By Anthony Foxx
Before I get too far into my own “Put the Brakes on Fatalities” message, I want to thank KDOT for hosting this incredible series every year and for their clear commitment to road safety.
At the U.S. Department of Transportation, we share that commitment. Safety is our number one priority. Always has been; always will be.
And safety isn't just part of my job description. Safety was a priority for me when I was Mayor of Charlotte and a child who was walking with her mother was struck by a car and killed. It’s a priority for me as a father and husband. And it’s a priority for me as a driver, a bicyclist, and a pedestrian who has seen firsthand the need for greater safety.
As many readers might know, I was once hit by a car while jogging in Charlotte.
So when I talk about safety on our nation’s roads it's not in some abstract way. When I talk about safety, I'm talking about safety on the roads in my actual neighborhood, and in your actual neighborhood. Greater safety in the very real neighborhoods where our kids play and where our daily commutes begin and end.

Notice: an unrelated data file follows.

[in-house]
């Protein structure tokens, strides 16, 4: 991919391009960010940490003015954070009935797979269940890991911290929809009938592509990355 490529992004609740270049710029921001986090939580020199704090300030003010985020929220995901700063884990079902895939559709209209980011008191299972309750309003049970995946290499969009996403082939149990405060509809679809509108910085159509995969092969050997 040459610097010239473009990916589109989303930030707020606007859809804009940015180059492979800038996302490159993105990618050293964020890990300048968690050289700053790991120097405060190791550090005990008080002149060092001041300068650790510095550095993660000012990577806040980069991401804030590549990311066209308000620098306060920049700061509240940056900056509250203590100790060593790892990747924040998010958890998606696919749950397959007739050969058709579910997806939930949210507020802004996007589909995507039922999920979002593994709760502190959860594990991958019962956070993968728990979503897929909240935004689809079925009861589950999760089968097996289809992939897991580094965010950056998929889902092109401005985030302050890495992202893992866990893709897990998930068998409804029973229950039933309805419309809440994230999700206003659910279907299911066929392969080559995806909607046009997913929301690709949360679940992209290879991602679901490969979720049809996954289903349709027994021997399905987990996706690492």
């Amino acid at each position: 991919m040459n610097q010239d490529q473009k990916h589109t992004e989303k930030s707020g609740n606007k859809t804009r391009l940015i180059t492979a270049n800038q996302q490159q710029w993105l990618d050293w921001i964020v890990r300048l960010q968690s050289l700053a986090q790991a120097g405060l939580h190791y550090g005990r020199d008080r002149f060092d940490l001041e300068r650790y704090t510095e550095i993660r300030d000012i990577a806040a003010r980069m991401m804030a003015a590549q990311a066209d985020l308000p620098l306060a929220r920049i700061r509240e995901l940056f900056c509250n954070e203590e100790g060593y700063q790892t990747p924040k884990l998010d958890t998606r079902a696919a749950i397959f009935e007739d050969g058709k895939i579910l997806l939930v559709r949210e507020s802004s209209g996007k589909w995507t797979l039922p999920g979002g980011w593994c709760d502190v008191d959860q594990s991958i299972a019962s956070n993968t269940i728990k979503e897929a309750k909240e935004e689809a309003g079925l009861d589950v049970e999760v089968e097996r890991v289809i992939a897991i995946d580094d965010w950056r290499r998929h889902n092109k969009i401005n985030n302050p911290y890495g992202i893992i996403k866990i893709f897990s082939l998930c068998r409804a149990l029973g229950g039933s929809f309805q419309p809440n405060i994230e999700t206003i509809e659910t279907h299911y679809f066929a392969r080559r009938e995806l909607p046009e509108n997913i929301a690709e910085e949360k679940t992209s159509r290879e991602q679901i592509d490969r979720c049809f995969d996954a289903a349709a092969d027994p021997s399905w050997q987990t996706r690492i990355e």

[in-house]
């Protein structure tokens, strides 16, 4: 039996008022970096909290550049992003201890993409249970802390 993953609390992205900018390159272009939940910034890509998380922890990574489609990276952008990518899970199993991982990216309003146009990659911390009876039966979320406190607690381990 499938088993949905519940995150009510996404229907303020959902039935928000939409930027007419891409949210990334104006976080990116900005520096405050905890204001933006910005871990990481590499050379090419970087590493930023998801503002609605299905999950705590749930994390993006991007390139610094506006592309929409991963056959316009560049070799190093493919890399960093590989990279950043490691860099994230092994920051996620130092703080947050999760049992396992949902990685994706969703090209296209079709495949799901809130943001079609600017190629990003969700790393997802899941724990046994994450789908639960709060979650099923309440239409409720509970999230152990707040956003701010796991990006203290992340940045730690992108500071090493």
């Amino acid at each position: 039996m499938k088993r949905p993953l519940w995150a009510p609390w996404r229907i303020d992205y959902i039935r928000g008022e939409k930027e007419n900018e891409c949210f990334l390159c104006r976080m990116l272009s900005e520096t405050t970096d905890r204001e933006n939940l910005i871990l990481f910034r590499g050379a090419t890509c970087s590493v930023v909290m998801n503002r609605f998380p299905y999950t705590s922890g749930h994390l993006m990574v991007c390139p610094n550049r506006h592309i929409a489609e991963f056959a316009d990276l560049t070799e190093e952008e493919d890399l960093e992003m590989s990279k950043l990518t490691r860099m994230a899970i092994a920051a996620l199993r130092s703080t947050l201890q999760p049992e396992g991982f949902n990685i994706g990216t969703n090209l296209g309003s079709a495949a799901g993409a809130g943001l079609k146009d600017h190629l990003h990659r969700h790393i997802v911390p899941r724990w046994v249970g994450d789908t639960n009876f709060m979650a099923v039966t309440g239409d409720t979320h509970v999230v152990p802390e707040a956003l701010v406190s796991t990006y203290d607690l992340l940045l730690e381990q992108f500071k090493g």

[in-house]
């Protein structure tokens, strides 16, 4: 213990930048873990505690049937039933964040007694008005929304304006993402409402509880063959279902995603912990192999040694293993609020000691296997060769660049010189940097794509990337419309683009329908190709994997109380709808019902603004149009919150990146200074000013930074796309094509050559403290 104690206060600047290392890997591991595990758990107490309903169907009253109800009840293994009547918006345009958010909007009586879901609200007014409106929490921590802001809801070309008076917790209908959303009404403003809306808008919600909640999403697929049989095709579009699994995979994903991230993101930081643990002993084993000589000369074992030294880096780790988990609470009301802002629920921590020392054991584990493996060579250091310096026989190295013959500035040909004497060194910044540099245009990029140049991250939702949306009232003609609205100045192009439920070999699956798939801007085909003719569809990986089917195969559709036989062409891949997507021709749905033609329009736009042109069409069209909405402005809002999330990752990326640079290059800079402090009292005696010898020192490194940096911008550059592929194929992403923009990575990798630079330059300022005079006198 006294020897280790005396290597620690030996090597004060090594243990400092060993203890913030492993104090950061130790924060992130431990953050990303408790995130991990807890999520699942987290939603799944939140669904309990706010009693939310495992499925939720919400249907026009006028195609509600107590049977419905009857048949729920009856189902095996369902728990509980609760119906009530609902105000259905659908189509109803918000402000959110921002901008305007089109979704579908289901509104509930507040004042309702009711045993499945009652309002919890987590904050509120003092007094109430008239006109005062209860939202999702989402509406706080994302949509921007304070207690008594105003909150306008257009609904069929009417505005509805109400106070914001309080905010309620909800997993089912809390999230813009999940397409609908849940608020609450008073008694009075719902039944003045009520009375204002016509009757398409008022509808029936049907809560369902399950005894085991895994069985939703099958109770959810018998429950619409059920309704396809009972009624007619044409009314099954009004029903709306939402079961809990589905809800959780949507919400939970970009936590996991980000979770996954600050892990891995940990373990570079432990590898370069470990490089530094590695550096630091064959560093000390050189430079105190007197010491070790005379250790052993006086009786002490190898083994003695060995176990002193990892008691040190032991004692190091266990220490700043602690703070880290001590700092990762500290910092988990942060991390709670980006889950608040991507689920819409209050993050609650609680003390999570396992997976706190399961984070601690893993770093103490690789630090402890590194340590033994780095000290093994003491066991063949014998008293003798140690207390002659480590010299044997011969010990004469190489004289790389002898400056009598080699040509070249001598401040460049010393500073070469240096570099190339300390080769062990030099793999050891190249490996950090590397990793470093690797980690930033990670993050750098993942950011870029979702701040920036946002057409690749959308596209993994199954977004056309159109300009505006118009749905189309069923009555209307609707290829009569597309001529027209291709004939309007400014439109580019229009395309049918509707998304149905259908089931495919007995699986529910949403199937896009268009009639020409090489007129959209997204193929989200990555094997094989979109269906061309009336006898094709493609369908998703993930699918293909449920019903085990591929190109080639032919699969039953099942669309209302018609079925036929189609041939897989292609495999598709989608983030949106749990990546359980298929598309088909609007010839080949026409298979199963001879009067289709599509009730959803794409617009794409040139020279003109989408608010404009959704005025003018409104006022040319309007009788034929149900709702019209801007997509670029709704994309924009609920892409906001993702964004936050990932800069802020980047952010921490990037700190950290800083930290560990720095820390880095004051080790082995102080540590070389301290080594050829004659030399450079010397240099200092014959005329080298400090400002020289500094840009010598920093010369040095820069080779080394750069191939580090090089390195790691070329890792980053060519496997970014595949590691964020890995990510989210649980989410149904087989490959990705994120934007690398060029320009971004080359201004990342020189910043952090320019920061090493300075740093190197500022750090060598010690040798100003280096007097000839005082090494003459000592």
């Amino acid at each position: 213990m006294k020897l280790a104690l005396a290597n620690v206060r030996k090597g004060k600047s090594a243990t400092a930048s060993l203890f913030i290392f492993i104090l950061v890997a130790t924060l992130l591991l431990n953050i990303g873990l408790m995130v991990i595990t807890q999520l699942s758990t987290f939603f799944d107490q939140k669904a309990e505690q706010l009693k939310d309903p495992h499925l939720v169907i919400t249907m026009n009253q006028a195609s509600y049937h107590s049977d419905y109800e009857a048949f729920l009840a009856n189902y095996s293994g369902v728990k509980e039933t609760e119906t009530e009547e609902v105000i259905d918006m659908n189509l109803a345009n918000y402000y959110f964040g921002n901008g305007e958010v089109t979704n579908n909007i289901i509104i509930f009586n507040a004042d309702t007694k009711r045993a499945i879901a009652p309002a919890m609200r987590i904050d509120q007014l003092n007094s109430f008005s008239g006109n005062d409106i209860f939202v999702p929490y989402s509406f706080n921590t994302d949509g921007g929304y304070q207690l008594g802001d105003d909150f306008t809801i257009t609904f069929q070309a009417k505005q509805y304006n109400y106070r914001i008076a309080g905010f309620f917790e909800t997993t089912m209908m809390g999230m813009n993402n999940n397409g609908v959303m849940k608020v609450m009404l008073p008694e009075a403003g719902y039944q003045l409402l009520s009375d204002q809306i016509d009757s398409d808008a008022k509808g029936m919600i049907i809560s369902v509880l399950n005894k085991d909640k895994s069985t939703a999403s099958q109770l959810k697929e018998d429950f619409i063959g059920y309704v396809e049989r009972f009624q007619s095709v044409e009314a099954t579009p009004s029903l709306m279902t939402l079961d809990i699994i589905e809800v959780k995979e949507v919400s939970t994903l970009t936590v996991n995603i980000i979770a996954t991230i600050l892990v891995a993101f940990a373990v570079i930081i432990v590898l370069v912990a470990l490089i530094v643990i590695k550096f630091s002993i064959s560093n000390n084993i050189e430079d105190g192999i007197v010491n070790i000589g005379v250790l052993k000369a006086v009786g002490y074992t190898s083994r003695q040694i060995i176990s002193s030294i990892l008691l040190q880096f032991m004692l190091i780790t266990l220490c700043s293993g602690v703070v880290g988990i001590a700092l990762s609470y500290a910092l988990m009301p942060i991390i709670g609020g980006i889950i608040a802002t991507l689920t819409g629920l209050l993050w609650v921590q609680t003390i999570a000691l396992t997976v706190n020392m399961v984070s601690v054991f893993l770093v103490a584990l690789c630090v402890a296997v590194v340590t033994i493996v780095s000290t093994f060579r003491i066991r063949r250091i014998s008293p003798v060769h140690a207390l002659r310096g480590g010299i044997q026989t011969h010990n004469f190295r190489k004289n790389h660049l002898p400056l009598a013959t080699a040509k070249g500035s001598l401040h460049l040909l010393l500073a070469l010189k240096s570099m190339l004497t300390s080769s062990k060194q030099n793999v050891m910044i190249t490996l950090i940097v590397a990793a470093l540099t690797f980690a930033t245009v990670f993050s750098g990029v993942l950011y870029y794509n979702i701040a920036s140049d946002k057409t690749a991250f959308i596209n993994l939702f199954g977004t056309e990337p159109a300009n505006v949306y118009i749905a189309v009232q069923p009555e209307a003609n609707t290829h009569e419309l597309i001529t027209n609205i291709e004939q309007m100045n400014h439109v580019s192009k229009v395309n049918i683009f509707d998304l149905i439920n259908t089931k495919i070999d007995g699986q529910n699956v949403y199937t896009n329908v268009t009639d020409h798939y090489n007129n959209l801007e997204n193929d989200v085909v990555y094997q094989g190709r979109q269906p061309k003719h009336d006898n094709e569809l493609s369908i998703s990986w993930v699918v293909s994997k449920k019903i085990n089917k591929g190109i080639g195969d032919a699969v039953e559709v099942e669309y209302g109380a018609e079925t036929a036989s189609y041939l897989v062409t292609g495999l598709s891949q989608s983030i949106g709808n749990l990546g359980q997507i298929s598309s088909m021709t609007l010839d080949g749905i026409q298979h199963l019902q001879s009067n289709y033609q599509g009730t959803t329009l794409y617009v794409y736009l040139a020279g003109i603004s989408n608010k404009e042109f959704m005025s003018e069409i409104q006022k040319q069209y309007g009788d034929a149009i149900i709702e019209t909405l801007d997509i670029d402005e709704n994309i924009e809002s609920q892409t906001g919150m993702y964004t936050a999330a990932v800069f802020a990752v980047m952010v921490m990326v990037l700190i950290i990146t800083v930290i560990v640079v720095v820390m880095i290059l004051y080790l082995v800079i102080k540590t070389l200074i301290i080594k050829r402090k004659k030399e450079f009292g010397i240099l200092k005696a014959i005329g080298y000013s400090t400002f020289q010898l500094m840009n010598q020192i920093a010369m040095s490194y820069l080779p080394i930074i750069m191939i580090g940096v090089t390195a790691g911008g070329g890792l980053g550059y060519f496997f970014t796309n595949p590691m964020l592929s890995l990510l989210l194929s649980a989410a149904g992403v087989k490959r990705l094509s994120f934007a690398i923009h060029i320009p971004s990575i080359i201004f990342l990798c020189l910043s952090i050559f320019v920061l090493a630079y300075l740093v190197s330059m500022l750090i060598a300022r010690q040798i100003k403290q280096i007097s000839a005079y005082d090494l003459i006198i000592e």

I’m talking about safety from the ground up and not the top down. Which is what makes this “Put the Brakes on Fatalities” series, with its many personal stories, so effective.
As Secretary of Transportation, I know full well that it’s important for large organizations to advance safety in all the ways that large organizations can.
For example, at DOT, we’re nurturing development of Vehicle-to-Vehicle Communication technologies so we can reduce the impact of human error on road safety. And we’re supporting implementation of pavement surfaces and other roadway technologies to boost safety. We also conduct a wide range of crash-testing to encourage manufacturers to increase the occupant protection their vehicles provide.
We know that working with the Kansas Highway Patrol and other law enforcement agencies across the country helps save lives by getting folks to drive sober, put away their texting devices, and buckle up. So we do that.
And when we can fund safer infrastructure, we do that, too.
But safety also increases when you and I make our own individual safe choices, when our kids see us making those choices, and when we encourage others to make similar choices.
We increase safety on our roads when we put on bike helmets. We do it when we drive our kids to soccer practice on the weekend and make sure they see us buckling our seat belts before we put the car into gear. We do it when we're crossing an intersection on foot without having our noses in our smartphones.
How do we Put the Brakes on Fatalities? One safe choice at a time.
Anthony Foxx is the United States Secretary of Transportation